Month: May 2019

Cerulean Warbler!

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Cerulean Warbler (Setophaga cerulea)

On one of my last field trips for my ornithology class, we stopped by the warbler spot Pomona-Cave Creek Trail in the Shawnee National Forest, and I happened to notice this Cerulean Warbler singing from a nearby branch. This is a long-time photo lifer I’ve wanted. A State-Threatened species, Cerulean Warblers tend to sing only from the very tops of the tallest trees in old woodlands. This one was slightly more obliging.

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Yellow-throated Vireo (Vireo flavifrons)

Another, more common treetop singer, the Yellow-throated Vireo, also deigned to show off. This warblerlike bird can be distinguished from the warblers by a larger thicker beak. It too prefers old-growth woodlands.

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Swamp Darner (Epiaeschna heros)

As Pomona-Cave Creek is a large wetland stuck between two ridges of the Shawnee Hills, lowland species like this Swamp Darner could be found perched on nearby trees. Swamp Darners are one of the largest dragonflies in the United States, and it’s difficult to get them to sit still, typically.

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Lancet Clubtail (Phanogomphus exilis)

Nearby, a lifer dragonfly, the Lancet Clubtail, perched on the ground. This little guy is a member of a large, confusing dragonfly family, the Clubtails, and they intimidate me a little as I get into this process of learning dragonflies. I haven’t seen a ton of new species yet as many emerge in June or later on in May, and with finals I haven’t been looking as much as I could.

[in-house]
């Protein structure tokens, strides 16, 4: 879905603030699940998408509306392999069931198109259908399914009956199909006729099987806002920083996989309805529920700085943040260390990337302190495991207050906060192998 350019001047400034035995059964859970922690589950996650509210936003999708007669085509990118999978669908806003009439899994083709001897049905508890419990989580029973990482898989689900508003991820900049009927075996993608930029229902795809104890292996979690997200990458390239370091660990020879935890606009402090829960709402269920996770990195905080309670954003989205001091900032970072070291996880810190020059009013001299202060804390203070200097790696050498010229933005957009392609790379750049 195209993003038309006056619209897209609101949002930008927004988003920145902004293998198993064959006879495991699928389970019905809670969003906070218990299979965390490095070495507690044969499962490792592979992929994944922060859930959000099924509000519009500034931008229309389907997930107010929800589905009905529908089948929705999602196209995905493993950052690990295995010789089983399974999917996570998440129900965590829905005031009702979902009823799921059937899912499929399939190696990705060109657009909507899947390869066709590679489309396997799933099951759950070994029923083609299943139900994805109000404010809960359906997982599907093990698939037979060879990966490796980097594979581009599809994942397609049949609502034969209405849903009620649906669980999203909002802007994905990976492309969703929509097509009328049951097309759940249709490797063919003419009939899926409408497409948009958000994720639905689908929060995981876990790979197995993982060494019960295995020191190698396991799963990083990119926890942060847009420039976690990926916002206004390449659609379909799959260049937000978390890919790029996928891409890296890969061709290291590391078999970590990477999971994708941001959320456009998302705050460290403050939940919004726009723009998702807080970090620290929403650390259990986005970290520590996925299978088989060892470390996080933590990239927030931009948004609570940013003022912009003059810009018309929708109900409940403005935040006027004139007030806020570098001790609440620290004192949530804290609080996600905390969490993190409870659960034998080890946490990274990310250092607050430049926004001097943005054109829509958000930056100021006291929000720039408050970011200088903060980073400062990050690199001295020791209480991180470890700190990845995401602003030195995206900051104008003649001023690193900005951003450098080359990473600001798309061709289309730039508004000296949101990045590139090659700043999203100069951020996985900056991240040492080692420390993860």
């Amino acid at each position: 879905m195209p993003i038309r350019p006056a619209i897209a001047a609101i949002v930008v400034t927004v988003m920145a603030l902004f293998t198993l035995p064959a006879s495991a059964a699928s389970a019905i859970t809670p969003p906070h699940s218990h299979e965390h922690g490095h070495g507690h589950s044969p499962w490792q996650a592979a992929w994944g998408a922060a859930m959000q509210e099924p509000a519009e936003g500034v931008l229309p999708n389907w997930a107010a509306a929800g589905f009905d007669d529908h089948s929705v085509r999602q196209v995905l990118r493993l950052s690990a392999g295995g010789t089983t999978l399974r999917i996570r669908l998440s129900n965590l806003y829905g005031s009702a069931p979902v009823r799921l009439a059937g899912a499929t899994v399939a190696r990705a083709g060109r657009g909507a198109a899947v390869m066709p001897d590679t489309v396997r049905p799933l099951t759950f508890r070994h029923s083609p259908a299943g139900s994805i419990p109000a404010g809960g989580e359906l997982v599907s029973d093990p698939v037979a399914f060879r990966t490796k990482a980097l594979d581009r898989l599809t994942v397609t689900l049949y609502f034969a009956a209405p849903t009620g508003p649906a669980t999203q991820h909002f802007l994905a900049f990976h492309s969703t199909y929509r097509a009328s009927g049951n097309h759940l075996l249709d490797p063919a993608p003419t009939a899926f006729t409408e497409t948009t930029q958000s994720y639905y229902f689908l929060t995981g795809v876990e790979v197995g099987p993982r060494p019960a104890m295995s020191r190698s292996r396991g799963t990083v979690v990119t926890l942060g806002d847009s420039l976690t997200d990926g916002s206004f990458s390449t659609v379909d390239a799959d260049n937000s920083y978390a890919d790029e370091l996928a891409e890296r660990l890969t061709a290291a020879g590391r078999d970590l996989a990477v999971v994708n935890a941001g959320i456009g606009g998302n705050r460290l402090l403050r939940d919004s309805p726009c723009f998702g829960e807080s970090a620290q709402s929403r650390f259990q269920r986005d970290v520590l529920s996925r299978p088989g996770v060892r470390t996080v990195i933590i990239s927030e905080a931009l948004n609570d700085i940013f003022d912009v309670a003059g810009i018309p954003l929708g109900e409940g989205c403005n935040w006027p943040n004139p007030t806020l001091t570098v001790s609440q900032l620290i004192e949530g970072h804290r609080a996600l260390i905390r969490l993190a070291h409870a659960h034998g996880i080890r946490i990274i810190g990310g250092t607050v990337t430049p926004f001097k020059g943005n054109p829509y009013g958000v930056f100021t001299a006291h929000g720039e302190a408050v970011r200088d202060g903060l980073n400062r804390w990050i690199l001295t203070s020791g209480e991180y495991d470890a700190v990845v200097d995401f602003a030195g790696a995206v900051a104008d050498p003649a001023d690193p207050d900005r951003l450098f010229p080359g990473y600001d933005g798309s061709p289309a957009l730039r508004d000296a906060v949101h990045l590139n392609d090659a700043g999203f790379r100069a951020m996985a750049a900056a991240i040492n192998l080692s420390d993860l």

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Pipevine Swallowtail (Battus philenor)

Another unique species, the Pipevine Swallowtail, decided to sit and show off its glossy, reflective wings. Now, if only I could find its host plant… I’ve never seen any wild pipevines in Illinois.

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Adder’s Tongue (Ophioglossum vulgare)

Still, I have found a few plants I’ve been after, among them this Adder’s Tongue fern which has been one of my longtime nemeses. This fern is supposedly more common in old fields and untreated cemeteries in the South, but I found it in a random patch of pine forest offtrail. A member of the odd Moonwort family, it emerges for a brief time in the spring, spreads its spores, and then settle down to live out much of its time underground.

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Speaking of brief springtime emergence, the mating movements of the salamanders earlier in the year have resulted in young Spotted Salamanders like the one above, found in an area nearish the spot I named earlier. Soon they will lose the gills and scurry back under the logs and rocks of the surrounding woods, graduating from their larval stages into an adult form to do adult stuff.

In similar fashion, I’ll be graduating soon, and going out to do “adult stuff” myself! I’ve gotten a temporary job with the Illinois Natural History Survey for the summer, and I look forwards to finally working in my field.

Tanks for the Field Guide, Mom and Dad!

I’ve gotten a wee bit interested in fish of late. This all started when I saw a few Orangethroat Darters down in a creek in Trail of Tears State Forest while looking around there for plants.

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Female Orangethroat Darter (Ethostoma spectabile)

Orangethroat Darters are one of the most common fish in shallow rapids in the creeks of the Shawnee National Forest, as you can see from how many I caught below:

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Darters get their name from their habit of darting between hiding places to move. Between “darts” they lay still, propped up by their pectoral fins (the fins we think of as “arms”). Hundreds of species live in the US, most of these in the Southern Appalachians. The great appeal of darters is the male darter’s colorful appearance, as you can see in the next two photos.